The clover stem borer, Languria mozardi Latreille (Coleoptera: Languriidae), is a widespread, native North American beetle (Wildermuth & Gates 1920; Vaurie 1948). The adult feeds primarily on pollen and foliage of its host plant but has been observed feeding on corn silks (Zea mays L.) and wheat heads (Triticum sp. L.) (Wildermuth & Gates 1920). Larvae tunnel inside the stem of host plants, feeding on the pith and softer inner portions of stem. Stem tunnels can be 75 cm in alfalfa, Medicago sativa L. (Wildermuth & Gates 1920). Economic injury to forage crops can result from the tunneling activity of larvae (Wildermuth & Gates 1920) but Folsom (1909) viewed L. mozardi as being of secondary importance, if at all, in clover.
Languria mozardi is univoltine in the Eastern United States and trivoltine in the South-western United States (Wildermuth & Gates 1920). Overwintering is typically as adults under leaf litter and debris, but overwintering of larvae in stems has been reported (Wildermuth & Gates 1920). Larvae mature within the host stem; pupate in the stem, and adults eclose and spend the first 2– 3 d of adult life within the stem (Wildermuth & Gates 1920).
SPECIMEN DATA FOR LANGURIA MOZARDI IN SOYBEAN STEMS.
Languria mozardi has a wide host range including plants in the families: Asteraceae, Brassicaceae, Campanulaceae, Fabaceae, Malvaceae, Poaceae, and Urticaceae (Folsom 1909; Wildermuth & Gates 1920; Vaurie 1948; Ward et al. 2007). Vaurie (1948) reported a dead adult in the erect stem of a soybean in South Carolina in Nov (no year or date mentioned), but did not list soybean as a larval host plant. Below we present documentation of L. mozardi utilizing soybean, Glycine max (L.) Merr. as a host plant.
During soybean stem dissection to detect Dectes texanus LeConte in Tennessee, Missouri, and Arkansas, we found L. mozardi within stems (Table 1). The larva and pupae were reared to adulthood and adults are housed as specimens in the University of Missouri Delta Research Center collection with the exception of record 1 which was documented photographically (Fig. 1). Vaurie (1948) was used to key all adult specimens to L. mozardi.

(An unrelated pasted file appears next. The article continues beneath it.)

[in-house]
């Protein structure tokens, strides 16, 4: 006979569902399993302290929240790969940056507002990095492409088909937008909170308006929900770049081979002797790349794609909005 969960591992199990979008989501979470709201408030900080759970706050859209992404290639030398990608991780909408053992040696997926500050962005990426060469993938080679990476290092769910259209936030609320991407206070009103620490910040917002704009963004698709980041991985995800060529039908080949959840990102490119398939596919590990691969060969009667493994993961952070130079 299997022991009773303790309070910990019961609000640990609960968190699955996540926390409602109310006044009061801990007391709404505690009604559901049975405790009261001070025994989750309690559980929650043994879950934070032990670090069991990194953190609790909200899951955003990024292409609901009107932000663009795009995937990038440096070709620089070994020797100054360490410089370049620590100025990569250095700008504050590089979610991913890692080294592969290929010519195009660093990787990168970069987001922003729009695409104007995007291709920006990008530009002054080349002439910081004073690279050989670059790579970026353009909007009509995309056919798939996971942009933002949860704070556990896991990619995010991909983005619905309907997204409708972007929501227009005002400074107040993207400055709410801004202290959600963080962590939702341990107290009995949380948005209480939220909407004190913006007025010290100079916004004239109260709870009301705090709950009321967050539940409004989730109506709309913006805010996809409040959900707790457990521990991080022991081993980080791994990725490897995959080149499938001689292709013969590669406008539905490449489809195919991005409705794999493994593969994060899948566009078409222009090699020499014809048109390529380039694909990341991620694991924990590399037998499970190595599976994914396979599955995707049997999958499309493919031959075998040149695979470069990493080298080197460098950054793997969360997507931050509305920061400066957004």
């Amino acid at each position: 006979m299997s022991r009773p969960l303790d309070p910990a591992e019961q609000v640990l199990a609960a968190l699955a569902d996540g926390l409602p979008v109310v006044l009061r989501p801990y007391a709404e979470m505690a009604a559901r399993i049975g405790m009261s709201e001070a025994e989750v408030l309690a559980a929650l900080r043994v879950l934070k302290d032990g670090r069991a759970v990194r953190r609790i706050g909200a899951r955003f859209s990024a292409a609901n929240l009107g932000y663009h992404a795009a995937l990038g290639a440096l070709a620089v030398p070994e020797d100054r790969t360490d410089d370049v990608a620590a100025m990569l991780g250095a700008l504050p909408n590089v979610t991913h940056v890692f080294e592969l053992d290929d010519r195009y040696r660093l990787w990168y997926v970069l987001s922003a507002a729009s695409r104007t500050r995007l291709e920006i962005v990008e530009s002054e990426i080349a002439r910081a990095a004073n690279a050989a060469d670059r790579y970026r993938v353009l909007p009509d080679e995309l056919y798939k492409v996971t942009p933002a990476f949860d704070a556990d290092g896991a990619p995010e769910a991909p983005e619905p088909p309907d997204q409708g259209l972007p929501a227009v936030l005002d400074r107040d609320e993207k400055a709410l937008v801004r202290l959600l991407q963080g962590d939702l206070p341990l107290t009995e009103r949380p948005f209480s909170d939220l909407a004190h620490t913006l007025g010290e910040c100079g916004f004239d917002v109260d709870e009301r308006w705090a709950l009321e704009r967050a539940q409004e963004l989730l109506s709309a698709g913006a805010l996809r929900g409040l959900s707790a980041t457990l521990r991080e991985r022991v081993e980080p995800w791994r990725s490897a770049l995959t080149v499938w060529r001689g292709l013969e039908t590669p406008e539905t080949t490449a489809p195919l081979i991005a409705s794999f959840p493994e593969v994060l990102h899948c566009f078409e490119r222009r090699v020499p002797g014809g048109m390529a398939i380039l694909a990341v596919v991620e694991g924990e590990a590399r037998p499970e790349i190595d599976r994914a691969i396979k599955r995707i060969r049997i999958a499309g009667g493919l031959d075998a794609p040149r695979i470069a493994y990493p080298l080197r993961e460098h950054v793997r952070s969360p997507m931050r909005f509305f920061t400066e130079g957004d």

Eggs of L. mozardi were not discovered in soybean stems; but it can be assumed that soybean is a larval host based on the biology of stem boring insects and the presence of 1 larva, and pupae and adults in soybean stems. Exit holes smaller than associated with D. texanus have occasionally been found associated with non-occupied but tunneled soybean stems and may represent L. mozardi successfully growing from egg to adult within soybean.
Dectes texanus was the only insect commonly recognized as stem boring in soybean stems in the mid-south. Genung & Green (1965) reported 4 soybean stem boring insects in the Florida everglades, one of which was Languria sp. (possibly L. marginipennis (Sz.)) boring in leaf petioles with a mention that a related species (presumably L. mozardi) is a pest of other legumes. The presence of this second stem-boring species within midsouth soybeans mandates careful identification of beetle larvae encountered to assign stem damage to the proper insect.
As a result, tunneled, but unoccupied, soybean stems in the midsouthern United States can not be assumed to be from D. texanus tunneling. Dectes texanus is a large, univoltine insect that overwinters as a larva within the soybean stem (Hatchett et al. 1975). Languria mozardi is a smaller, possibly multivoltine insect that typically overwinters as an adult outside of the soybean stem (Wildermuth & Gates 1920). These differences in biology lead to differences in how stems are tunneled. Sample size is small, but it appears that L. mozardi tunnels are less extensive with finer frass than those of D. texanus. Additionally, D. texanus makes an overwintering chamber 5–7 cm above the soil surface in the soybean stem (Hatchett 1975) with a frass plug positioned below a girdled spot where the stem will potentially lodge; L. mozardi does not do this. Post-harvest sampling of soybean stubble will likely only reveal D. texanus larvae and/or overwintering chambers as demonstrated by the 479 larvae from post-harvest soybeans reared to adulthood by Tindall et al. (2009).
Based on limited observations and known biology, it is anticipated that soybean stem surveys earlier in the season could detect greater numbers of L. mozardi. Expanding the geographical range of soybeans as a larval host of L. mozardi is also likely if the search area is expanded, because both L. mozardi and soybeans are widely distributed within North America. It is not known if soybeans are utilized by 1 or 3 generations of L. mozardi and if stem tunneling is more common in younger or older plants. At this time, the authors do not think L. mozardi has an economic impact on soybean production. Languria mozardi has a wide host range and preference among hosts is not known. It is unknown if there are any interactions between D. texanus and L. mozardi. Future work is needed to explore these questions.
Languria mozardi larva, pupae and adults were recovered from soybean stems during stem dissections to detect Dectes texanus in Arkansas, Missouri, and Tennessee demonstrating that soybean is an acceptable host plant. This is the second native stem boring insect to adopt the introduced soybean as a larval host in the mid-southern United States.